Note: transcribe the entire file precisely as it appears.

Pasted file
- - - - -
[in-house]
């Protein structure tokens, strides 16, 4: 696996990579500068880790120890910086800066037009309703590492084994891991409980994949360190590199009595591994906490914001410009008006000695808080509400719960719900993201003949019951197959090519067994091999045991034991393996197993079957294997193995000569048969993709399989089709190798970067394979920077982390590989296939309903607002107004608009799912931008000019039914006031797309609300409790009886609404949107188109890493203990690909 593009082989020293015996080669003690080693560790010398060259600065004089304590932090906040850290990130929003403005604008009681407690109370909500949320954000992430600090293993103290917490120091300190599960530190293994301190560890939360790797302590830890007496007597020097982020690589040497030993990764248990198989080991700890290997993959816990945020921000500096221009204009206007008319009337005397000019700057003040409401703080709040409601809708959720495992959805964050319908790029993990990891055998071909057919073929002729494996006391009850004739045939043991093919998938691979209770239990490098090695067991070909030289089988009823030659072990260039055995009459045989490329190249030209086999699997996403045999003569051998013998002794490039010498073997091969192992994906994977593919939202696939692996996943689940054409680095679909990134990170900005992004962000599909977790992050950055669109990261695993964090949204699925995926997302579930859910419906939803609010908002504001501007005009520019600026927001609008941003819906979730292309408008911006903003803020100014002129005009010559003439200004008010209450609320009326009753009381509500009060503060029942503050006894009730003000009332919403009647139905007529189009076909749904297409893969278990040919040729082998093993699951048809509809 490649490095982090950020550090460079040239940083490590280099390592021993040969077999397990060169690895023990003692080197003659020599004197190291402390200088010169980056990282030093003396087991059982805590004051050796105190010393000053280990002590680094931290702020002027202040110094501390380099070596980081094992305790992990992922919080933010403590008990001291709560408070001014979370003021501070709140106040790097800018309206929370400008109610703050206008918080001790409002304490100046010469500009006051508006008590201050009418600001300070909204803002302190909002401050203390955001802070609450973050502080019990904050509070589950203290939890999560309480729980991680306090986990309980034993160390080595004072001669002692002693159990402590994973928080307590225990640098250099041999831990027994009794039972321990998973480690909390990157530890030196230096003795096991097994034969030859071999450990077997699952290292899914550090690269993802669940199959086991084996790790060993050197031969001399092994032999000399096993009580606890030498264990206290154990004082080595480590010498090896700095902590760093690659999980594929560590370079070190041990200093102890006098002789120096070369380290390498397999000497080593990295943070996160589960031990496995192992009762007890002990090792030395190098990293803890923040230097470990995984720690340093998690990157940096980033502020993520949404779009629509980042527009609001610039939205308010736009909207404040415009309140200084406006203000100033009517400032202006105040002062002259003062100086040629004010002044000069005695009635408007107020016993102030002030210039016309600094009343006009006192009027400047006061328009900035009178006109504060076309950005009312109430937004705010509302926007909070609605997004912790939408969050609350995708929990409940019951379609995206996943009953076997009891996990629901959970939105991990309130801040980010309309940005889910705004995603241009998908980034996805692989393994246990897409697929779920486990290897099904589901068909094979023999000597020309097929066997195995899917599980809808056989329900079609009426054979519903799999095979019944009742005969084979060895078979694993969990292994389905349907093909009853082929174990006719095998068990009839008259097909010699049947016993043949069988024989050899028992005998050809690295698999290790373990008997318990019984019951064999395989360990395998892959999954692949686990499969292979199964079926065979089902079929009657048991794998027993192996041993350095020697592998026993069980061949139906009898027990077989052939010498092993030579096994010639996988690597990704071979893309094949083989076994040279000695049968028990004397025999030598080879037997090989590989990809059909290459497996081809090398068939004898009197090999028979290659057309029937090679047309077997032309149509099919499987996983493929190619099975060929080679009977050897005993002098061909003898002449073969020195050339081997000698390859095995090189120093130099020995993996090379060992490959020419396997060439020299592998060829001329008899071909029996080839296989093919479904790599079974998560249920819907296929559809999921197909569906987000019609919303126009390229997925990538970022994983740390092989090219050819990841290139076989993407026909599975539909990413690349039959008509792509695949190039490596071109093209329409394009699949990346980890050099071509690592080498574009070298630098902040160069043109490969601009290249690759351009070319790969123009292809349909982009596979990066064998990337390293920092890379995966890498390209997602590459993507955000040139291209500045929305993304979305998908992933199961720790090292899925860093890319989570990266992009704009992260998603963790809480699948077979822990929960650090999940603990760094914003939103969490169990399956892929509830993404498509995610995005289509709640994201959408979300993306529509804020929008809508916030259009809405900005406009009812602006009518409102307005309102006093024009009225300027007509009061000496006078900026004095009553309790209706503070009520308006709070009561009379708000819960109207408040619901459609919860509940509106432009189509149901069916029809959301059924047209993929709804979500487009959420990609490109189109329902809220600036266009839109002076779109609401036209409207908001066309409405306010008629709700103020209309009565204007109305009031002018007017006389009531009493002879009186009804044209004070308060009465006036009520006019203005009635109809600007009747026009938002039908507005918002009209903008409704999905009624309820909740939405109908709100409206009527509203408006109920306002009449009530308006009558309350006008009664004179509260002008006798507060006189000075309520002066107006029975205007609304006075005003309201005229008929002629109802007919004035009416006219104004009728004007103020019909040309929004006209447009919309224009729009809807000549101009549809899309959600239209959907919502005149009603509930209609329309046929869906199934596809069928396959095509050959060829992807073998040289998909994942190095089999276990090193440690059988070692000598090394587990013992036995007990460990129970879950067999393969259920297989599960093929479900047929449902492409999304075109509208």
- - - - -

[in-house]
């Protein structure tokens, strides 16, 4: 696996990579500068880790120890910086800066037009309703590492084994891991409980994949360190590199009595591994906490914001410009008006000695808080509400719960719900993201003949019951197959090519067994091999045991034991393996197993079957294997193995000569048969993709399989089709190798970067394979920077982390590989296939309903607002107004608009799912931008000019039914006031797309609300409790009886609404949107188109890493203990690909 593009082989020293015996080669003690080693560790010398060259600065004089304590932090906040850290990130929003403005604008009681407690109370909500949320954000992430600090293993103290917490120091300190599960530190293994301190560890939360790797302590830890007496007597020097982020690589040497030993990764248990198989080991700890290997993959816990945020921000500096221009204009206007008319009337005397000019700057003040409401703080709040409601809708959720495992959805964050319908790029993990990891055998071909057919073929002729494996006391009850004739045939043991093919998938691979209770239990490098090695067991070909030289089988009823030659072990260039055995009459045989490329190249030209086999699997996403045999003569051998013998002794490039010498073997091969192992994906994977593919939202696939692996996943689940054409680095679909990134990170900005992004962000599909977790992050950055669109990261695993964090949204699925995926997302579930859910419906939803609010908002504001501007005009520019600026927001609008941003819906979730292309408008911006903003803020100014002129005009010559003439200004008010209450609320009326009753009381509500009060503060029942503050006894009730003000009332919403009647139905007529189009076909749904297409893969278990040919040729082998093993699951048809509809 490649490095982090950020550090460079040239940083490590280099390592021993040969077999397990060169690895023990003692080197003659020599004197190291402390200088010169980056990282030093003396087991059982805590004051050796105190010393000053280990002590680094931290702020002027202040110094501390380099070596980081094992305790992990992922919080933010403590008990001291709560408070001014979370003021501070709140106040790097800018309206929370400008109610703050206008918080001790409002304490100046010469500009006051508006008590201050009418600001300070909204803002302190909002401050203390955001802070609450973050502080019990904050509070589950203290939890999560309480729980991680306090986990309980034993160390080595004072001669002692002693159990402590994973928080307590225990640098250099041999831990027994009794039972321990998973480690909390990157530890030196230096003795096991097994034969030859071999450990077997699952290292899914550090690269993802669940199959086991084996790790060993050197031969001399092994032999000399096993009580606890030498264990206290154990004082080595480590010498090896700095902590760093690659999980594929560590370079070190041990200093102890006098002789120096070369380290390498397999000497080593990295943070996160589960031990496995192992009762007890002990090792030395190098990293803890923040230097470990995984720690340093998690990157940096980033502020993520949404779009629509980042527009609001610039939205308010736009909207404040415009309140200084406006203000100033009517400032202006105040002062002259003062100086040629004010002044000069005695009635408007107020016993102030002030210039016309600094009343006009006192009027400047006061328009900035009178006109504060076309950005009312109430937004705010509302926007909070609605997004912790939408969050609350995708929990409940019951379609995206996943009953076997009891996990629901959970939105991990309130801040980010309309940005889910705004995603241009998908980034996805692989393994246990897409697929779920486990290897099904589901068909094979023999000597020309097929066997195995899917599980809808056989329900079609009426054979519903799999095979019944009742005969084979060895078979694993969990292994389905349907093909009853082929174990006719095998068990009839008259097909010699049947016993043949069988024989050899028992005998050809690295698999290790373990008997318990019984019951064999395989360990395998892959999954692949686990499969292979199964079926065979089902079929009657048991794998027993192996041993350095020697592998026993069980061949139906009898027990077989052939010498092993030579096994010639996988690597990704071979893309094949083989076994040279000695049968028990004397025999030598080879037997090989590989990809059909290459497996081809090398068939004898009197090999028979290659057309029937090679047309077997032309149509099919499987996983493929190619099975060929080679009977050897005993002098061909003898002449073969020195050339081997000698390859095995090189120093130099020995993996090379060992490959020419396997060439020299592998060829001329008899071909029996080839296989093919479904790599079974998560249920819907296929559809999921197909569906987000019609919303126009390229997925990538970022994983740390092989090219050819990841290139076989993407026909599975539909990413690349039959008509792509695949190039490596071109093209329409394009699949990346980890050099071509690592080498574009070298630098902040160069043109490969601009290249690759351009070319790969123009292809349909982009596979990066064998990337390293920092890379995966890498390209997602590459993507955000040139291209500045929305993304979305998908992933199961720790090292899925860093890319989570990266992009704009992260998603963790809480699948077979822990929960650090999940603990760094914003939103969490169990399956892929509830993404498509995610995005289509709640994201959408979300993306529509804020929008809508916030259009809405900005406009009812602006009518409102307005309102006093024009009225300027007509009061000496006078900026004095009553309790209706503070009520308006709070009561009379708000819960109207408040619901459609919860509940509106432009189509149901069916029809959301059924047209993929709804979500487009959420990609490109189109329902809220600036266009839109002076779109609401036209409207908001066309409405306010008629709700103020209309009565204007109305009031002018007017006389009531009493002879009186009804044209004070308060009465006036009520006019203005009635109809600007009747026009938002039908507005918002009209903008409704999905009624309820909740939405109908709100409206009527509203408006109920306002009449009530308006009558309350006008009664004179509260002008006798507060006189000075309520002066107006029975205007609304006075005003309201005229008929002629109802007919004035009416006219104004009728004007103020019909040309929004006209447009919309224009729009809807000549101009549809899309959600239209959907919502005149009603509930209609329309046929869906199934596809069928396959095509050959060829992807073998040289998909994942190095089999276990090193440690059988070692000598090394587990013992036995007990460990129970879950067999393969259920297989599960093929479900047929449902492409999304075109509208």